I have 24 years of experience with the subject of my next non-fiction book. I’m also bringing in a co-author with  multiple relevant degrees and 20+ years in the subject, too. Our backgrounds will undoubtedly make a better book and we can refer to real life case studies from our work lives. However, you can write a non-fiction book about anything. Okay, if you’re an idiot, maybe not but, in general? To claim expertise, all you have to do is research. To write a book based on that expertise? All you have to do is write the damn book.

Make the world better and better informed. Those two things are one thing.

 

Filed under: DIY, new books, publishing, Rant, television, writing advice, writing tips

Writers don’t get enough credit

Jim Parsons, Kaley Cuoco (The Big Bang Theory)

The kids asked us which celebrities we want to date. At first, in deference to my beautiful wife, I said no one. Then my daughter said, “Mom wants to go out with Johnny Depp.”

“What?” Time to reconsider. There are celebrities I’d like to meet, sit around and talk with over a big plate of nachos. I know Kevin Smith would be cool to hang out with because he’s funny off the cuff. Same with Joe Rogan. But mostly, celebrities would disappoint in that regard.

Just as winners on Survivor rarely credit luck for their win (though that’s an obvious component), actors often want their fans to think they are every bit as clever and witty as they appear on TV.

That’s why I appreciated Jim Parsons from The Big Bang Theory. In his Emmy acceptance speech, he took great pains to thank the writing staff for their work in getting him up on that stage. Jim Parsons makes Dr. Sheldon Cooper live. He’s a talented comedic actor who does a lot with body language and expression to make such a weird character work. But the words coming out are from a script and he knows it.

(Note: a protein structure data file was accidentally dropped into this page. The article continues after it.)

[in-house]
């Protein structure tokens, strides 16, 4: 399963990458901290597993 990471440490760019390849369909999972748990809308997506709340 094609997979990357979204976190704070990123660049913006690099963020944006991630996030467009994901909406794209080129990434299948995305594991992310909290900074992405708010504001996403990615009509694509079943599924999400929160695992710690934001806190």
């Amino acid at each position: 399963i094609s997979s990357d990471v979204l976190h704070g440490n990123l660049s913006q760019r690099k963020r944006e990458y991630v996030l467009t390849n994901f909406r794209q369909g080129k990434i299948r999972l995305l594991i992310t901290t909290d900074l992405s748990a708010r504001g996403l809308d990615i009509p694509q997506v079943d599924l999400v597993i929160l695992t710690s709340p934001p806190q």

Thanks, Mr. Parsons, from writers everywhere.

And no, I’m not worried about losing my wife to Johnny Depp. But he doesn’t live next door , either.

Filed under: television, Writers, , , , , , , ,

What writers can learn from House

Chronology of Enderverse stories, showing wher...

Image via Wikipedia

Fans had an interesting response to last week’s episode of House. I’m not going to spoil anything for you. Let’s just say some people loved it and some people hated it. As far as I could tell, celebrants and detractors were pretty evenly split. Many agreed the episode was a heartbreaker but they drew different conclusions about the success of the story: people loved it and hated it for the same reasons.

This is why you don’t arrive at your story by committee.

The episode was, by any measure, a success because people cared. The web was full of passion about House and lots of amateur advice about what should and what should not have happened.

The worst response to your fiction is not a negative reaction. The worst response to your story is, “Who cares?” As you write your story, listen to your instincts. And know that if you try to please everyone, you will fail.

Take risks.

And if it plays, it plays.

Filed under: rules of writing, television, Writers, writing tips, , , , , , , ,

Winner of Writer's Digest's 2014 Honorable Mention in Self-published Ebook Awards in Genre

The first 81 lessons to get your Buffy on

More lessons to help you survive Armageddon

"You will laugh your ass off!" ~ Maxwell Cynn, author of Cybergrrl

Available now!

Fast-paced terror, new threats, more twists.

An autistic boy versus our world in free fall

Suspense to melt your face and play with your brain.

Action like a Guy Ritchie film. Funny like Woody Allen when he was funny.

Jesus: Sexier and even more addicted to love.

Write to live

For my author site and the Chazz network, click the blood spatter below.

See my books, blogs, links and podcasts.

I interview the people you need to get to know.

Enter your email address to follow this blog and receive notifications of new posts by email.

Join 10,677 other followers

Brain Spasms a la Twitter

%d bloggers like this: